Will virtual reality be the death of truth?
It’s 2045 and an eccentric billionaire has revealed an incredible new invention to the world. This is called the “experience machine” and it is a fully immersive virtual reality device. It delivers multisensory stimulation with such sophistication and depth that it is effectively indistinguishable from real life. With the push of a button, the machine can give you constant pleasure of all kinds. Mansions, fast cars, scoring a Super Bowl touchdown, winning the London Marathon, ruling the Mughal Empire, endless orgasms – whatever you want.
The question is, if you had only two choices, would you be living life in the Experiment Machine or in the world as it is?
Who wants to get on the pleasure machine?
It is the thought experiment presented by the philosopher Robert Nozick. It was designed to show the limits of “hedonism” – the idea that humans are uniquely or primarily motivated to seek pleasure above all else. Nozick’s own conclusion was that very few people would choose to live a life of constant pleasure while that was wrong. Regardless of the benefits of virtual reality, most of us would choose reality, warts and all. Hard truths about easy lies. Raw facts more than sparkling fictions.
I suspect that most people would be deeply disturbed to live in a fake world, no matter how enjoyable it was.
Nozick’s original experiment machine was envisioned in the 1970s, but it’s only now that technology is turning his idea into a potential reality. We still have a way to go until we have the level of immersion that Nozick envisioned, but it’s close enough to make the question relevant.
When games or virtual reality get more exciting and brilliant – if we can spend hours of our lives immersed in a world of dragons or spaceships or just an idealized version of reality – would people care about the real world? ? Why spend all this energy and endure all these hardships in a difficult world when a life of simple fun is only a VR headset away?
More than half a century later, is Nozick still correct that most of us would prefer reality to virtual reality?
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Is the truth the greatest virtue?
The experience machine raises another important consideration: why do we care about truth or reality in the first place? We might be inclined to say that it is just a natural condition of being human, that we don’t like to be duped or lying, and that we are biologically programmed to seek answers and the truth. Or, we could say that it is entirely cultural and that it evolves as societies change. It could be, for example, that in a world of fake news and alternate facts, generations are simply starting to care less about “truth” and value another measure – pleasure, perhaps – above it. that.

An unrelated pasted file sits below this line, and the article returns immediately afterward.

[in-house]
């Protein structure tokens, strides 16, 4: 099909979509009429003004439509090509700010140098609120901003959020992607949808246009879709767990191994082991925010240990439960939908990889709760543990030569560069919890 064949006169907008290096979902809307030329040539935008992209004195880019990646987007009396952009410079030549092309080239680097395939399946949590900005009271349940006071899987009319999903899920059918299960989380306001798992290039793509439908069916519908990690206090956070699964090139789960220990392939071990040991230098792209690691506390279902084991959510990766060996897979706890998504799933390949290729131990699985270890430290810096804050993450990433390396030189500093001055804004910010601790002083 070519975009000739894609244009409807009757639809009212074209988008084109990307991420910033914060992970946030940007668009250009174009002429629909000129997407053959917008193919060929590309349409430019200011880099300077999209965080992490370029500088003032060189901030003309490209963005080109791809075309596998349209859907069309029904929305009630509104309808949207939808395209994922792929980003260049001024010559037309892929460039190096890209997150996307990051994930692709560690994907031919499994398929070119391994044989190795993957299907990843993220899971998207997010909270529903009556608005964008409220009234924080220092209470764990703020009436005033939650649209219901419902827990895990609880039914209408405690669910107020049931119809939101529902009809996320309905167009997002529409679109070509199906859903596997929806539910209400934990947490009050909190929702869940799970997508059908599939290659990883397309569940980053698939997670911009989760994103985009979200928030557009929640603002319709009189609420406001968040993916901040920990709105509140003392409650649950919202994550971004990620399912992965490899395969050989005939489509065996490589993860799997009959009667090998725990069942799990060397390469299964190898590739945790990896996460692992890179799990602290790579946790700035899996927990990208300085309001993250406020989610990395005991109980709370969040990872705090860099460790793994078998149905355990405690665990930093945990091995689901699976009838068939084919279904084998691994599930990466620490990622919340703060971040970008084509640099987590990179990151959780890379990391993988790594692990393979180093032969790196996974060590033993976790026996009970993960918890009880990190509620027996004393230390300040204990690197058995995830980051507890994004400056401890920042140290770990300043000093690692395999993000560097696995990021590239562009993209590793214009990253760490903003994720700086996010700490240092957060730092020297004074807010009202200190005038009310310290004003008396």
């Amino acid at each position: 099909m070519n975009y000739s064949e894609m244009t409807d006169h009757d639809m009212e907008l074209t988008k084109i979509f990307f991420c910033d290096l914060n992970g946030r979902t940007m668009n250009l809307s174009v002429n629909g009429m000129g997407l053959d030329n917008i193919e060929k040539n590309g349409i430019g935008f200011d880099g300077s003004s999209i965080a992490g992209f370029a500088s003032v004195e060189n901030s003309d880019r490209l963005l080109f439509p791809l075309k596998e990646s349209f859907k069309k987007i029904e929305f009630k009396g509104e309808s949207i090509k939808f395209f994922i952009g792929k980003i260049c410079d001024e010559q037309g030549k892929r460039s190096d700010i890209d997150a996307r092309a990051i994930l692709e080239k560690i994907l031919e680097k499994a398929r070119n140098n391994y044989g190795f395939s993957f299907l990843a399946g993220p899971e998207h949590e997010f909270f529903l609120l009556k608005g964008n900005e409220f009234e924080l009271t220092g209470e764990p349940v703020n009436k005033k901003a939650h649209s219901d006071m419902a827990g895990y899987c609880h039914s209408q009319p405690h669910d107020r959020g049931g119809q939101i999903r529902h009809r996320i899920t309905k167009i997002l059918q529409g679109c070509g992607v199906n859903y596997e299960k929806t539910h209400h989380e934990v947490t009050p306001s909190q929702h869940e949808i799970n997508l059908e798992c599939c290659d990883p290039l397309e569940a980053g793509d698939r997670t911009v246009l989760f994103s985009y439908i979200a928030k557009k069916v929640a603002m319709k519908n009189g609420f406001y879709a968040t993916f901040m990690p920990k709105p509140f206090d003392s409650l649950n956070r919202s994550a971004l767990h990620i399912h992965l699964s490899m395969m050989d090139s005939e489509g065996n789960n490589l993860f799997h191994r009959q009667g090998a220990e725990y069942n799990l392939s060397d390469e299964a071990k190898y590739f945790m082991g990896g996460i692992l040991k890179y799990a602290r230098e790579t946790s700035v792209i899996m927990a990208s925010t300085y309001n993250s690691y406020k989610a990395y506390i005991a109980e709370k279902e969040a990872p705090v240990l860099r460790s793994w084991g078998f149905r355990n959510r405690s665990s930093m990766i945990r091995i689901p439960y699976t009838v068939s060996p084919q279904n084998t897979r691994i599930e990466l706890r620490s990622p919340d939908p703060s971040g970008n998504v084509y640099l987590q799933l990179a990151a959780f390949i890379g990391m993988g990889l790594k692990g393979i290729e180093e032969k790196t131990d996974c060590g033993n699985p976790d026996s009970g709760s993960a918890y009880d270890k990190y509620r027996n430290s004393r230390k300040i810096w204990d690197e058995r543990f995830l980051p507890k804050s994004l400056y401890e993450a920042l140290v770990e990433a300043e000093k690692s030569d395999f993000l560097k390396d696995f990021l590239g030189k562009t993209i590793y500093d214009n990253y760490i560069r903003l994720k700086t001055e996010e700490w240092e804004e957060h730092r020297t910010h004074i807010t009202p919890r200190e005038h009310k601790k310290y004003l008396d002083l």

One philosopher who didn’t quite understand the obsession with “truth” was Friedrich Nietzsche. In the first chapter of his Beyond Good and Evil, titled “The Prejudice of Philosophers”, Nietzsche asks us to consider what is involved with truth and certainty which is admirable or worthy in itself. He writes:
“Of all the value that can belong to the true, the positive and the altruistic, it could be that a higher and more fundamental value for life in general is attributed to the feint, to the will to illusion, to selfishness and greed. . “
It is a provocative and stimulating question. If someone tells us, “But that’s not true! or, “She’s a liar!” Nietzsche is there to answer: “So what? In his unique and iconoclastic style, Nietzsche presents the pursuit of truth as an obsession or fixation without foundation and without foundation. There is nothing in the essence of truth which means that it must be the highest of all virtues or placed at the top of the podium.
Could VR be the death of reality?
Despite Nietzsche, and despite a century of propaganda and media manipulation, people To do always mindful of reality. I suspect that most people would be deeply disturbed to live in a fake world, no matter how enjoyable it was. Something gets stuck in the stomach when people lie to us or when things aren’t real.
A VR boyfriend or girlfriend always seems to count for less than a real one. Watching a flock of birds cross a setting sun against snow-capped mountains is more important when not a prerecorded film reel. Replicating a virtual version of a deceased loved one still wouldn’t take away the grief or sense of loss.
The point is, the truth matters. But, with virtual reality becoming a mainstay and entire generations of people spending hours in virtual environments, who can say it always will be?